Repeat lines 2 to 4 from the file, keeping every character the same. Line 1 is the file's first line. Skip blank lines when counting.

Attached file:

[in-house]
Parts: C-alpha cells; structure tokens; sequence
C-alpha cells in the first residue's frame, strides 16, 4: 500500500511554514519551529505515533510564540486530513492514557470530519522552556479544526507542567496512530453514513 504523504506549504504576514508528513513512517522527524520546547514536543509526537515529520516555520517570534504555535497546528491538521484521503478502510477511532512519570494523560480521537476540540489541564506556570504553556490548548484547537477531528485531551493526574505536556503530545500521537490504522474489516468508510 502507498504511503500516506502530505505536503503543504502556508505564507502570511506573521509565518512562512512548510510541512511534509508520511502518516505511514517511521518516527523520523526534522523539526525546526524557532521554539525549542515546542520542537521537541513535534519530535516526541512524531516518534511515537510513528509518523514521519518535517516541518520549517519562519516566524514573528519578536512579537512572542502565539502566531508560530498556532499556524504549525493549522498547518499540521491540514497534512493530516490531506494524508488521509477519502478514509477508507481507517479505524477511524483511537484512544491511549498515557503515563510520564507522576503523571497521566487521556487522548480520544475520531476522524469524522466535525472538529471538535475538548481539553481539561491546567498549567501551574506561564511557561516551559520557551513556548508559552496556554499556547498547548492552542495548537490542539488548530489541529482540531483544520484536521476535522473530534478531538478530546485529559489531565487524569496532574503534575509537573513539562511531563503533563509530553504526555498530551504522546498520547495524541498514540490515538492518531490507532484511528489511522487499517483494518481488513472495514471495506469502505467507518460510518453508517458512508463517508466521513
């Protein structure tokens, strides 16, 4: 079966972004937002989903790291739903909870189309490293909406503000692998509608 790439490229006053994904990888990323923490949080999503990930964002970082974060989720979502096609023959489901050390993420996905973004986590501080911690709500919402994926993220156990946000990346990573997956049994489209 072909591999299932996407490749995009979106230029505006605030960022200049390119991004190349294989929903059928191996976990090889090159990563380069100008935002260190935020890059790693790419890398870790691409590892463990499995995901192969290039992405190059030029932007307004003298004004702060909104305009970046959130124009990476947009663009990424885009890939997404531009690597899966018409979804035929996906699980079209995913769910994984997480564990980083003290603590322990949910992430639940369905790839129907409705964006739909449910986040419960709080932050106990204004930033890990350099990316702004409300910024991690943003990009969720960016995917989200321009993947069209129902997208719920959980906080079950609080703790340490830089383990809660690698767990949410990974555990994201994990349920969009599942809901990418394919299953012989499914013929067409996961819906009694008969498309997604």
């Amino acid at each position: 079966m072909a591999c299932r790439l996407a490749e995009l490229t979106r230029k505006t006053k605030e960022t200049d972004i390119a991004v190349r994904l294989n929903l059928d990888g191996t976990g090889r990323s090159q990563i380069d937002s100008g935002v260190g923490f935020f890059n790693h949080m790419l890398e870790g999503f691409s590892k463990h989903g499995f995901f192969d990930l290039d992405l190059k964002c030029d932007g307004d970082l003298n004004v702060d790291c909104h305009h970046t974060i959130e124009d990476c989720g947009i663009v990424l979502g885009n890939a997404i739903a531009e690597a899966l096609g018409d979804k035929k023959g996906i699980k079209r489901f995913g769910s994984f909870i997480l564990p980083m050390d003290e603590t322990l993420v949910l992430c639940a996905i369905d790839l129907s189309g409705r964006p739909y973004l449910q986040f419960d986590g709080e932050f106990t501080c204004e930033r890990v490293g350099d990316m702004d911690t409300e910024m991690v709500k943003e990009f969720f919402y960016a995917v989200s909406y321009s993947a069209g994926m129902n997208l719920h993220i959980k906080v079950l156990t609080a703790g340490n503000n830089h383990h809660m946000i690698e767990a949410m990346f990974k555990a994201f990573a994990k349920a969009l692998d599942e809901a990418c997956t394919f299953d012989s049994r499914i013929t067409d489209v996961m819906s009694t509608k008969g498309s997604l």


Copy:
Parts: C-alpha cells; structure tokens; sequence
C-alpha cells in the first residue's frame, strides 16, 4: 500500500511554514519551529505515533510564540486530513492514557470530519522552556479544526507542567496512530453514513 504523504506549504504576514508528513513512517522527524520546547514536543509526537515529520516555520517570534504555535497546528491538521484521503478502510477511532512519570494523560480521537476540540489541564506556570504553556490548548484547537477531528485531551493526574505536556503530545500521537490504522474489516468508510 502507498504511503500516506502530505505536503503543504502556508505564507502570511506573521509565518512562512512548510510541512511534509508520511502518516505511514517511521518516527523520523526534522523539526525546526524557532521554539525549542515546542520542537521537541513535534519530535516526541512524531516518534511515537510513528509518523514521519518535517516541518520549517519562519516566524514573528519578536512579537512572542502565539502566531508560530498556532499556524504549525493549522498547518499540521491540514497534512493530516490531506494524508488521509477519502478514509477508507481507517479505524477511524483511537484512544491511549498515557503515563510520564507522576503523571497521566487521556487522548480520544475520531476522524469524522466535525472538529471538535475538548481539553481539561491546567498549567501551574506561564511557561516551559520557551513556548508559552496556554499556547498547548492552542495548537490542539488548530489541529482540531483544520484536521476535522473530534478531538478530546485529559489531565487524569496532574503534575509537573513539562511531563503533563509530553504526555498530551504522546498520547495524541498514540490515538492518531490507532484511528489511522487499517483494518481488513472495514471495506469502505467507518460510518453508517458512508463517508466521513
């Protein structure tokens, strides 16, 4: 079966972004937002989903790291739903909870189309490293909406503000692998509608 790439490229006053994904990888990323923490949080999503990930964002970082974060989720979502096609023959489901050390993420996905973004986590501080911690709500919402994926993220156990946000990346990573997956049994489209 072909591999299932996407490749995009979106230029505006605030960022200049390119991004190349294989929903059928191996976990090889090159990563380069100008935002260190935020890059790693790419890398870790691409590892463990499995995901192969290039992405190059030029932007307004003298004004702060909104305009970046959130124009990476947009663009990424885009890939997404531009690597899966018409979804035929996906699980079209995913769910994984997480564990980083003290603590322990949910992430639940369905790839129907409705964006739909449910986040419960709080932050106990204004930033890990350099990316702004409300910024991690943003990009969720960016995917989200321009993947069209129902997208719920959980906080079950609080703790340490830089383990809660690698767990949410990974555990994201994990349920969009599942809901990418394919299953012989499914013929067409996961819906009694008969498309997604």